Media Talk: Media, Entertainment & Arts Alliance Letter to Prime Minister Julia Gillard (in full)
In light of the News of the World saga, there have been calls for an inquiry into journalistic ethics and media ownership in Australia. But the Media Alliance, which represents Australian journalists, believes the terms of reference proposed by Greens senator Bob Brown are too narrow and has called for a much wider-ranging inquiry, which would examine the health of the Australian news media, and its future. This is the letter penned by the organisation's federal secretary, Christopher Warren, to Prime Minister Julia Gillard...
Dear Prime Minister,
In the wake of the shocking revelations of criminal behaviour by journalists on Rupert Murdoch’s News of the World newspaper in the UK there has been a lot of enthusiasm for an inquiry into journalistic ethics and the concentration of media ownership in Australia.
I believe we should have an inquiry in Australia, but for a number of different reasons.
We have a very strict Code of Ethics in Australia, developed and refined over more than half a century, which is observed by most media organisations. It is far stricter that the codes worked to by most journalists in the UK and, as a result, I am satisfied that Australian journalists have not engaged in the illegal methods used by our Fleet Street counterparts.
The failure in Britain was not so much one of self-regulation, but one of regulation – the police failed to properly investigate and punish illegal activities by News International journalists and executives.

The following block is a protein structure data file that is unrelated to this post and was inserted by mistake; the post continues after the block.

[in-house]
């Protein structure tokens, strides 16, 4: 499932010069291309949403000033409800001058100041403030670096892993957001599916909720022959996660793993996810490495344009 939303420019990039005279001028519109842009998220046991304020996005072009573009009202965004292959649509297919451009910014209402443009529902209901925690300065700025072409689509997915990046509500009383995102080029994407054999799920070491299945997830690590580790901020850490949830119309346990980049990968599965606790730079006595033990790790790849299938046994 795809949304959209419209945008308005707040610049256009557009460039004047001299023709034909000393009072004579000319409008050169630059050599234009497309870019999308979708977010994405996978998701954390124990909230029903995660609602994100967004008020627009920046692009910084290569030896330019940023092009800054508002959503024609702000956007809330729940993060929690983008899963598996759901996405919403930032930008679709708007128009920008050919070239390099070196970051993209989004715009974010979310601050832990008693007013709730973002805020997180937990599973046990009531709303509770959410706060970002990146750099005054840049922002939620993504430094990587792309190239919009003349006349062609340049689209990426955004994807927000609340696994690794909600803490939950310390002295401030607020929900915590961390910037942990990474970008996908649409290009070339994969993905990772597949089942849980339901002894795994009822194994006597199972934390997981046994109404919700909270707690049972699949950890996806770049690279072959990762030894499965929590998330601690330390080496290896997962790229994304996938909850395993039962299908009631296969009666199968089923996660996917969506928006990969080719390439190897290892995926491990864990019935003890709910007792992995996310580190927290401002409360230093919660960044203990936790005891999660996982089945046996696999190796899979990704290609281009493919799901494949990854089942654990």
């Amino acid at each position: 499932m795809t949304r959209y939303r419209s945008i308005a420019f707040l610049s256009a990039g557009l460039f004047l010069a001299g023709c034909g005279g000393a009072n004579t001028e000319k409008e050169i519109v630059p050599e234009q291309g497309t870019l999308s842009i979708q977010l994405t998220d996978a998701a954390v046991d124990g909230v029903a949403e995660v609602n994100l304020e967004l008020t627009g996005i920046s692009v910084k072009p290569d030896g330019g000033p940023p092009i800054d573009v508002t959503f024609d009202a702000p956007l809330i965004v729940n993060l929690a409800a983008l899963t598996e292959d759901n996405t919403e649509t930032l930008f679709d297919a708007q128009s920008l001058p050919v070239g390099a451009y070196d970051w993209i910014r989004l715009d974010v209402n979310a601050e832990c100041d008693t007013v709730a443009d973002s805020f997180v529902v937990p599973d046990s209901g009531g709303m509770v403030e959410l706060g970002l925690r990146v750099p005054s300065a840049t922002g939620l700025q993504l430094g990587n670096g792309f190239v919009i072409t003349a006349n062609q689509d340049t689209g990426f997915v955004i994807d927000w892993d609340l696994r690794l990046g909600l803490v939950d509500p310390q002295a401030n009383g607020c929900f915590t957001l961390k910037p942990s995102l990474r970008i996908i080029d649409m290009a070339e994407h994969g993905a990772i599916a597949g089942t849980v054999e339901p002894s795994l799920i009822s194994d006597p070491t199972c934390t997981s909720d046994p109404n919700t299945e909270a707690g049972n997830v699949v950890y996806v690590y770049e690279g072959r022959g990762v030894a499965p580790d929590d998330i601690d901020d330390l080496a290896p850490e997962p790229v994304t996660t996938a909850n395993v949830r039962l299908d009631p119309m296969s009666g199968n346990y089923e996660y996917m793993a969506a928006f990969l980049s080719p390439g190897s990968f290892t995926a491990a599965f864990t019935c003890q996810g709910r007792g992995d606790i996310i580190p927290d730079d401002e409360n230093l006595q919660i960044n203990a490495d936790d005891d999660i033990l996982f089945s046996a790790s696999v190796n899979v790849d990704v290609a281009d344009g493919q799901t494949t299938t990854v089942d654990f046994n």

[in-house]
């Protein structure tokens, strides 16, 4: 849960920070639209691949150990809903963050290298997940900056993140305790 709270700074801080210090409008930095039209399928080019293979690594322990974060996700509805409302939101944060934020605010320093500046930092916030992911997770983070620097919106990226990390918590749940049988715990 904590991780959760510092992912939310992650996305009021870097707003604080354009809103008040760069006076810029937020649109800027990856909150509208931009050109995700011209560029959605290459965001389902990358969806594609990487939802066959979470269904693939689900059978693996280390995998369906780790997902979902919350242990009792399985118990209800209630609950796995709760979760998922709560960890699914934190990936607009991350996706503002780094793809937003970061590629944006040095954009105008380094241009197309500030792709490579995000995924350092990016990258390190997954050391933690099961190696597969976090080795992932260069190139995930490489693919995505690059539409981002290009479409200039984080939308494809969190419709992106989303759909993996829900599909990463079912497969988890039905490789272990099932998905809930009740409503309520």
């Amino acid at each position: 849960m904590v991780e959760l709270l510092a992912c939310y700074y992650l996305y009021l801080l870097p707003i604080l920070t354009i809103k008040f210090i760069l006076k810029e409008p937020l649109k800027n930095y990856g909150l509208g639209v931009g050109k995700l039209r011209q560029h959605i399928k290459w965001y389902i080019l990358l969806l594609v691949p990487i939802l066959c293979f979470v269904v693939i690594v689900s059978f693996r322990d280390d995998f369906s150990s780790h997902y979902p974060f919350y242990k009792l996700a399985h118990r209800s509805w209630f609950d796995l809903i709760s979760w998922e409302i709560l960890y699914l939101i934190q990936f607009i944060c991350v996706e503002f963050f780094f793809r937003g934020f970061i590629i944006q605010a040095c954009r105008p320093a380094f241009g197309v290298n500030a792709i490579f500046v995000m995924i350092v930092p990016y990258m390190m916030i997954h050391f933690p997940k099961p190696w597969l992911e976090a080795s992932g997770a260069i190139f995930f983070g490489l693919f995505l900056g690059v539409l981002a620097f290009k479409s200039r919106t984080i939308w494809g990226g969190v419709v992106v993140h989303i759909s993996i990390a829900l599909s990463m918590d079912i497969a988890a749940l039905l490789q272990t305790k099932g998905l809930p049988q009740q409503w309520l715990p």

The question of media ownership is a different matter – Australia has one of the highest concentrations of media ownership in the world. News Ltd controls about 70 per cent of the newspaper market, while Sky is the dominant cable news broadcaster.
It goes without saying that a plurality of voices is a good thing in a democratic society and Australia needs to re-examine our ownership laws as well as looking at ways in which the emergence of new voices can be encouraged.
This is part of a bigger challenge – the health of the news business in Australia. The rise and rise of digital technology has put tremendous pressure on the traditional business model on which news organisations have survived. Advertising revenue to news organisations has fallen dramatically and has not been replaced with subscription revenues.
The net result is that journalists and their managers are being required to do more with less. We see little prospect of this situation changing over the foreseeable future. There is a very real danger that commercial news organisations will be unable to sustain quality journalism, which is expensive and time consuming. We’ve seen this happening in the US and UK, where many newspapers have been forced to close and many communities have been left without the benefits of news coverage.
Here in Australia, the concentration of media ownership is such that if one or another of our major proprietors goes under we could be left with cities with no proper news coverage.
So it would be an ideal opportunity for a really wide-ranging inquiry into the news media which, as well as looking at ownership and self-regulation, should also dig down into the pressures facing the news industry and aim to stimulate debate as to the best way to encourage new players bringing fresh perspectives and energy into our media.
The events of recent weeks may have seriously dented the public’s trust in, and respect for, journalists – a fact that should be of profound concern to anyone who recognises the important role journalism plays in civil society. But we are also presented with a once-in-a-lifetime chance to re-examine that role and hope that we can re-energise the many things about Australian journalism that are worth preserving.
With best wishes,
Media, Entertainment & Arts Alliance